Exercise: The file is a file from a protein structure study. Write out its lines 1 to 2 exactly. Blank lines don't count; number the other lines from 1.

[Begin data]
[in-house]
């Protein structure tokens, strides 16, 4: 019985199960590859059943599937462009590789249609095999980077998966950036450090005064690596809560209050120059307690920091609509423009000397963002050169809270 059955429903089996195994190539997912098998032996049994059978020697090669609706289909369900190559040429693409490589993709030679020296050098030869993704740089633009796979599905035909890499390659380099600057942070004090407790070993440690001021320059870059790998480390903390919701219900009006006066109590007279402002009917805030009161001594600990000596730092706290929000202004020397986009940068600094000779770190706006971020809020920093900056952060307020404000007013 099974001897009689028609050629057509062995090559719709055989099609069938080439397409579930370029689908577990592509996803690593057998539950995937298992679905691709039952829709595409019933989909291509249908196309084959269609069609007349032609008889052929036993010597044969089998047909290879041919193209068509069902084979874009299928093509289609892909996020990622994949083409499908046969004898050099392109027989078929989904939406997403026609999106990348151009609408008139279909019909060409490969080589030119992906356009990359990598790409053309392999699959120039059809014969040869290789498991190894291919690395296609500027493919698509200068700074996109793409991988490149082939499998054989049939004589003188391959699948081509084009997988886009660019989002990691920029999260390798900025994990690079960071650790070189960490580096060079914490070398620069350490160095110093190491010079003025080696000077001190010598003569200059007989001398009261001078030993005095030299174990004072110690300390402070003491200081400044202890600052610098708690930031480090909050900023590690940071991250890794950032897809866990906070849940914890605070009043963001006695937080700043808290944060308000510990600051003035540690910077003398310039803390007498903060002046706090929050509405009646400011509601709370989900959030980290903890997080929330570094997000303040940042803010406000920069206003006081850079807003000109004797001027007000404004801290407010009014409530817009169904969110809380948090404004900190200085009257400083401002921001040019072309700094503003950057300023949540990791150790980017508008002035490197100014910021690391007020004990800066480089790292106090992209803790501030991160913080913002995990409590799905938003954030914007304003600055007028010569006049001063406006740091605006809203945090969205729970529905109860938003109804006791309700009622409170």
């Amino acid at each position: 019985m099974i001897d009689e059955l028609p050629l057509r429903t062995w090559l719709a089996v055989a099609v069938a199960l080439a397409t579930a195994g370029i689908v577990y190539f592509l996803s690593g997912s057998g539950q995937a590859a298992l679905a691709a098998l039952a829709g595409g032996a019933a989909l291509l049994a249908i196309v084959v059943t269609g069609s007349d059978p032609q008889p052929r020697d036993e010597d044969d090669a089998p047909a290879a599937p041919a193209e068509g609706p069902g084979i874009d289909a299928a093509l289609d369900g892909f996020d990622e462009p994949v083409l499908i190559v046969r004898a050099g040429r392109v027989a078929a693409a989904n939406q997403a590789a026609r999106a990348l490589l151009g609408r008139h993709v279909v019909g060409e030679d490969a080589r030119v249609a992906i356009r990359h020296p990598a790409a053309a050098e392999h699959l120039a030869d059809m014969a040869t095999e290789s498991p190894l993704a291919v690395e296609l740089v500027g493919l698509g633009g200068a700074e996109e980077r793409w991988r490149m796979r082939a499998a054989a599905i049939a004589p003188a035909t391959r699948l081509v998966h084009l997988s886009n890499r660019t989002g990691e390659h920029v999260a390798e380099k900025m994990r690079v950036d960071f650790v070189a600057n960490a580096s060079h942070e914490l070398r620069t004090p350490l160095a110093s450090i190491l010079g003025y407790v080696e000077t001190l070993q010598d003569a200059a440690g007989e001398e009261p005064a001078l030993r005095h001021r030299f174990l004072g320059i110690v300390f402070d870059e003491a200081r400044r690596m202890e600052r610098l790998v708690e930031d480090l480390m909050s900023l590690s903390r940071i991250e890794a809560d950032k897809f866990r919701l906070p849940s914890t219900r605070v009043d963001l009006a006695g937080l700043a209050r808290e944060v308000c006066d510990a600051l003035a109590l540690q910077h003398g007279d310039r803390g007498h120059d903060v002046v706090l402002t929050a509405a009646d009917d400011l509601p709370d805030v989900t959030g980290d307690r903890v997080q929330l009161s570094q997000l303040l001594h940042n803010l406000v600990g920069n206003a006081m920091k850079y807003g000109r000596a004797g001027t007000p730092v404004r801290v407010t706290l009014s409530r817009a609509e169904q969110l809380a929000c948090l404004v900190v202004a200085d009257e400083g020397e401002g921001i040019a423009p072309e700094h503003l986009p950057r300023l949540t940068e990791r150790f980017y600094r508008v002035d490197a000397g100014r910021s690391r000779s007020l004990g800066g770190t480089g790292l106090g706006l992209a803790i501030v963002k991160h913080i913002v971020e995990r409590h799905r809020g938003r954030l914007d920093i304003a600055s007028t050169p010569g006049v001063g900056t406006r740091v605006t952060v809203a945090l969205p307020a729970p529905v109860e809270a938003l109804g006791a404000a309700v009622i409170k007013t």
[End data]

[in-house]
């Protein structure tokens, strides 16, 4: 019985199960590859059943599937462009590789249609095999980077998966950036450090005064690596809560209050120059307690920091609509423009000397963002050169809270 059955429903089996195994190539997912098998032996049994059978020697090669609706289909369900190559040429693409490589993709030679020296050098030869993704740089633009796979599905035909890499390659380099600057942070004090407790070993440690001021320059870059790998480390903390919701219900009006006066109590007279402002009917805030009161001594600990000596730092706290929000202004020397986009940068600094000779770190706006971020809020920093900056952060307020404000007013 099974001897009689028609050629057509062995090559719709055989099609069938080439397409579930370029689908577990592509996803690593057998539950995937298992679905691709039952829709595409019933989909291509249908196309084959269609069609007349032609008889052929036993010597044969089998047909290879041919193209068509069902084979874009299928093509289609892909996020990622994949083409499908046969004898050099392109027989078929989904939406997403026609999106990348151009609408008139279909019909060409490969080589030119992906356009990359990598790409053309392999699959120039059809014969040869290789498991190894291919690395296609500027493919698509200068700074996109793409991988490149082939499998054989049939004589003188391959699948081509084009997988886009660019989002990691920029999260390798900025994990690079960071650790070189960490580096060079914490070398620069350490160095110093190491010079003025080696000077001190010598003569200059007989001398009261001078030993005095030299174990004072110690300390402070003491200081400044202890600052610098708690930031480090909050900023590690940071991250890794950032897809866990906070849940914890605070009043963001006695937080700043808290944060308000510990600051003035540690910077003398310039803390007498903060002046706090929050509405009646400011509601709370989900959030980290903890997080929330570094997000303040940042803010406000920069206003006081850079807003000109004797001027007000404004801290407010009014409530817009169904969110809380948090404004900190200085009257400083401002921001040019072309700094503003950057300023949540990791150790980017508008002035490197100014910021690391007020004990800066480089790292106090992209803790501030991160913080913002995990409590799905938003954030914007304003600055007028010569006049001063406006740091605006809203945090969205729970529905109860938003109804006791309700009622409170």